Astrobotic Technolgy’s Peregrine Mission One lunar lander has officially ended its mission, burning up in Earth’s atmosphere. 

Astrobotic Technology launched its Peregrine Mission One lunar lander aboard a United Launch Alliance Vulcan rocket bearing multiple payloads on January 8. However, not long after its launch, an anomaly in its propulsion system disrupted the entire mission, causing the craft to leak propellant and slowly lose power, as previously reported by The Dallas Express. 

Scientists ultimately determined that the “safe and responsible” course of action for the craft was to let it burn up in Earth’s atmosphere six days after its launch. 

Astrobotic issued its final mission update on January 19 in a press release, confirming the craft’s controlled reentry in the South Pacific Ocean on January 18. The company is already planning its next mission to the moon. 

“We look to the future and our next mission to the Moon, Griffin Mission One. All of the hard-earned experience from the past 10 days in space along with the preceding years of designing, building, and testing Peregrine will directly inform Griffin and our future missions,” read Astrobotic’s press release.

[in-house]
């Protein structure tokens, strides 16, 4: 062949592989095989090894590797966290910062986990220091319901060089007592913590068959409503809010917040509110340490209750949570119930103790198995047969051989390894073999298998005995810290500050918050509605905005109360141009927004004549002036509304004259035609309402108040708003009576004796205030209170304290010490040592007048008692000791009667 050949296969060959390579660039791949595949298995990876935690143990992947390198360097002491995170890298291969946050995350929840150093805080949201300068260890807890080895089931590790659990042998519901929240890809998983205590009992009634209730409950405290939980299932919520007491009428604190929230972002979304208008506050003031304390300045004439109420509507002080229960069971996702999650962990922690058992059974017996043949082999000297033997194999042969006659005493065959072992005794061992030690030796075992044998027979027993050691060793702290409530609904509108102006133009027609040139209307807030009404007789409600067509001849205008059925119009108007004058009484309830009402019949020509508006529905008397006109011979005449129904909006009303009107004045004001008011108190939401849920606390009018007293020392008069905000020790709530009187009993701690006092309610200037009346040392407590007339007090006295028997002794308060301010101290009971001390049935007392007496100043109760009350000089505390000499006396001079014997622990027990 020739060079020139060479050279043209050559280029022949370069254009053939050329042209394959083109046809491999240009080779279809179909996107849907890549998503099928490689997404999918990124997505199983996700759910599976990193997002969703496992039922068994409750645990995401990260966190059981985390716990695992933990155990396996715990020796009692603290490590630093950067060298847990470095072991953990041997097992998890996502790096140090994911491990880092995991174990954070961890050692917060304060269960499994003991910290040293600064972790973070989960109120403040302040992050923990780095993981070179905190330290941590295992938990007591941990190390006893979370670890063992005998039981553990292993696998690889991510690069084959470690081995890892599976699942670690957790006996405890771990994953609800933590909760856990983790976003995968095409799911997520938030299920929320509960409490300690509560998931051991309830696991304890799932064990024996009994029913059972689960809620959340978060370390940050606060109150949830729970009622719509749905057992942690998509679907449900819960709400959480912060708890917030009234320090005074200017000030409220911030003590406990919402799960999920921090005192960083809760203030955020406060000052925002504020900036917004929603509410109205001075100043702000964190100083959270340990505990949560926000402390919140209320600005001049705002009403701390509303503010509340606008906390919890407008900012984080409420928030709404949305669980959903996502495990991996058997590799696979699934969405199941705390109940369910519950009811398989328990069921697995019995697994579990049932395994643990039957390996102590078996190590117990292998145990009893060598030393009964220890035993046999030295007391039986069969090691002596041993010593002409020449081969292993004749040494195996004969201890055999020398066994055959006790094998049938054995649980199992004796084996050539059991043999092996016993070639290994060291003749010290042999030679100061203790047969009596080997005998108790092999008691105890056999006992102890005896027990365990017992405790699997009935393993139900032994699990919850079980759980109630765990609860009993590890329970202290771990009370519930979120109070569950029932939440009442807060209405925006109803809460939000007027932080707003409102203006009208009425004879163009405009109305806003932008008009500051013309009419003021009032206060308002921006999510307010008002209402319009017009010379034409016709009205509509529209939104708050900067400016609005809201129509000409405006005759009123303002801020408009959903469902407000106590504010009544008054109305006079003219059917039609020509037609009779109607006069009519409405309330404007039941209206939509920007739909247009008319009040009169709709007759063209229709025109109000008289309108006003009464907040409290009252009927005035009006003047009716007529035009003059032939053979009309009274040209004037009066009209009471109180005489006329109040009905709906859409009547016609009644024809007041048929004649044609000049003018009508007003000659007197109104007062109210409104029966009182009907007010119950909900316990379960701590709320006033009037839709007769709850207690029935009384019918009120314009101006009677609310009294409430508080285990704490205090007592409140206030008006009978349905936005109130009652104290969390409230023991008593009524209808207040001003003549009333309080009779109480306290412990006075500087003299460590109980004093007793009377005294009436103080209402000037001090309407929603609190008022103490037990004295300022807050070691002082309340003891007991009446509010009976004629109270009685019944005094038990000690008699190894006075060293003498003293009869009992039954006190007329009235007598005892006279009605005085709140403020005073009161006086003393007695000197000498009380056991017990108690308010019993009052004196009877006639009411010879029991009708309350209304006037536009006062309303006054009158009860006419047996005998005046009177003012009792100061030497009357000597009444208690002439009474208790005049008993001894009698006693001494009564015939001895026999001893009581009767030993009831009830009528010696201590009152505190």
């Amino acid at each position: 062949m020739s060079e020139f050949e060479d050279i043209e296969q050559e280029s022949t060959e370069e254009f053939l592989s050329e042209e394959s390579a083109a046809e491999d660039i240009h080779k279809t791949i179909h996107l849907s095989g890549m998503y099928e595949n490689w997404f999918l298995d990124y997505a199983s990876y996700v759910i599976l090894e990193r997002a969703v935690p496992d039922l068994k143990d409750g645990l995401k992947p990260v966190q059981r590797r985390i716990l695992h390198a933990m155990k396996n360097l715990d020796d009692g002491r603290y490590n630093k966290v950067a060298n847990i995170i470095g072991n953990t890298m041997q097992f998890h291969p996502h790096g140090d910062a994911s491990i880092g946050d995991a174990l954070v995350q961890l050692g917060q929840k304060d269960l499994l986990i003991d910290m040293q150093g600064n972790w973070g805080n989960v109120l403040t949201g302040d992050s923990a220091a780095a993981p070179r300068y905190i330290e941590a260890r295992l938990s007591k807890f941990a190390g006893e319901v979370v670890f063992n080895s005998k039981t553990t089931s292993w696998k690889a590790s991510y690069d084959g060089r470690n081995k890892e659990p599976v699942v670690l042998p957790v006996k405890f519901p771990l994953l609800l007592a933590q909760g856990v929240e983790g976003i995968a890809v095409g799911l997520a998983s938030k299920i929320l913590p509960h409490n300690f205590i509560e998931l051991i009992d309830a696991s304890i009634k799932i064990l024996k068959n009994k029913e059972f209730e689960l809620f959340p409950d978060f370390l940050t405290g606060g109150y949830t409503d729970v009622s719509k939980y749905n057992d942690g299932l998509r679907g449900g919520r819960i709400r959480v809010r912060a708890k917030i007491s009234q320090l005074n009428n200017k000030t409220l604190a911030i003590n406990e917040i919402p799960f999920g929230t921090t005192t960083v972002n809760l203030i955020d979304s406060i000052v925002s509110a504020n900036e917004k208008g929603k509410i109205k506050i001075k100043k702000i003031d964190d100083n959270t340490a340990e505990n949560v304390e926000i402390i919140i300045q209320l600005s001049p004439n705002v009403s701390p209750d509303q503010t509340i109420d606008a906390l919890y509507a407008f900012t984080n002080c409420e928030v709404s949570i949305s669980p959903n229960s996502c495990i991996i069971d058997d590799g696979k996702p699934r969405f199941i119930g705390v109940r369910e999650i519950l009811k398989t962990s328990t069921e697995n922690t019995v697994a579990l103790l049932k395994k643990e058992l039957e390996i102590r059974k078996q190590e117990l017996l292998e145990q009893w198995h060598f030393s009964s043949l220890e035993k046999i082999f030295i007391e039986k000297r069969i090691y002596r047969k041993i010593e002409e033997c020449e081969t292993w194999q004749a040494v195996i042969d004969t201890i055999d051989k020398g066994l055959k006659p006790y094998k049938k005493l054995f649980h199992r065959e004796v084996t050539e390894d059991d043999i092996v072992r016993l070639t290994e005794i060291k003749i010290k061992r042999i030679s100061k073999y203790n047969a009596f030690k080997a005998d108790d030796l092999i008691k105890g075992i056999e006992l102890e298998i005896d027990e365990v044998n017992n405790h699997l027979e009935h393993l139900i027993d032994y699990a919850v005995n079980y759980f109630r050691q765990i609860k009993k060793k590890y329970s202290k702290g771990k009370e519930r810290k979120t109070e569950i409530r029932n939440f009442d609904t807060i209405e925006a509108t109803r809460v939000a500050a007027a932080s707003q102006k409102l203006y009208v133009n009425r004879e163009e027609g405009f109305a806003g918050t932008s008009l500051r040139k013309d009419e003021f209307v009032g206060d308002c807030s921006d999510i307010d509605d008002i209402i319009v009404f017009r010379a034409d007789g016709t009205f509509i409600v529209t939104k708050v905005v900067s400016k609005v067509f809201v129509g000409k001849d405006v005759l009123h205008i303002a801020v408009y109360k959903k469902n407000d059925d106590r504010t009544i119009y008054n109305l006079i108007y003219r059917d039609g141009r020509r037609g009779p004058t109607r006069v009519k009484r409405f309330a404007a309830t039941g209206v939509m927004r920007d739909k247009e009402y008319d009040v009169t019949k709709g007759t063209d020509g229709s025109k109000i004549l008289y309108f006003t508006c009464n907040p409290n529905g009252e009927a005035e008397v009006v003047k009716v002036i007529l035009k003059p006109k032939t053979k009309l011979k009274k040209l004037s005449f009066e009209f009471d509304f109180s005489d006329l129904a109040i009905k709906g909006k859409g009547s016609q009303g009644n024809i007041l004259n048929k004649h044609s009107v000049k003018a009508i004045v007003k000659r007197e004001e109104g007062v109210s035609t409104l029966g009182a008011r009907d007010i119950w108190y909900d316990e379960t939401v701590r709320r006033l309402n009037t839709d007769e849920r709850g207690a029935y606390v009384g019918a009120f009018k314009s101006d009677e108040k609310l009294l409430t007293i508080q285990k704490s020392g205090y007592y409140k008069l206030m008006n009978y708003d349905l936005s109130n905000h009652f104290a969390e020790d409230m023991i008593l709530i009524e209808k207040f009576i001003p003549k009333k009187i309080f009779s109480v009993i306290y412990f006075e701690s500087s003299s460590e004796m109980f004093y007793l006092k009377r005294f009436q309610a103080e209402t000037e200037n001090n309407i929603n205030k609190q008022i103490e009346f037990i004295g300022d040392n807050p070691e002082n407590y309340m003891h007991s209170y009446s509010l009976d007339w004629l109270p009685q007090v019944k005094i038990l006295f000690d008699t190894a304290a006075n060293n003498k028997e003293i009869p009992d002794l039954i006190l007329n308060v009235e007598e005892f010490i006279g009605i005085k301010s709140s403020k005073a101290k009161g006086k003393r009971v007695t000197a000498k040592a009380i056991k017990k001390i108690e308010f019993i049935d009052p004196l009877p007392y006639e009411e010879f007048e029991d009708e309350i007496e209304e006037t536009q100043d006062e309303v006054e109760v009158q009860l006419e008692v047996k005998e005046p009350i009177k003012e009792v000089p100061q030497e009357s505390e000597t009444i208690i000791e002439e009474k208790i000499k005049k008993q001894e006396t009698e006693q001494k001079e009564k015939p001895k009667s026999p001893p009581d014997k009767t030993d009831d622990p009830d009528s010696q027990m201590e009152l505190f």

Despite not landing on the lunar service as intended, the craft achieved several other scientific goals. NASA announced that four out of the five payloads on board, those being their Linear Energy Transfer Spectrometer (LETS), Neutron Spectrometer System (NSS), Near-Infrared Volatile Spectrometer System (NIRVSS), and Peregrine Ion-Trap Mass Spectrometer (PITMS) had successfully activated and collected data. 

Only NASA’s Laser Retroreflector Array (LRA) could not complete its mission as it did not reach the lunar surface. Scientists are currently interpreting the data the devices captured. 

“Astrobotic’s Peregrine mission provided an invaluable opportunity to test our science and instruments in space, optimizing our process for collecting data and providing a benchmark for future missions,” said Nicola Fox, associate administrator for NASA’s Science Mission Directorate at NASA Headquarters in Washington, per the release. “The data collected in flight sets the stage for understanding how some of our instruments may behave in the harsh environment of space when some of the duplicates fly on future CLPS flights.”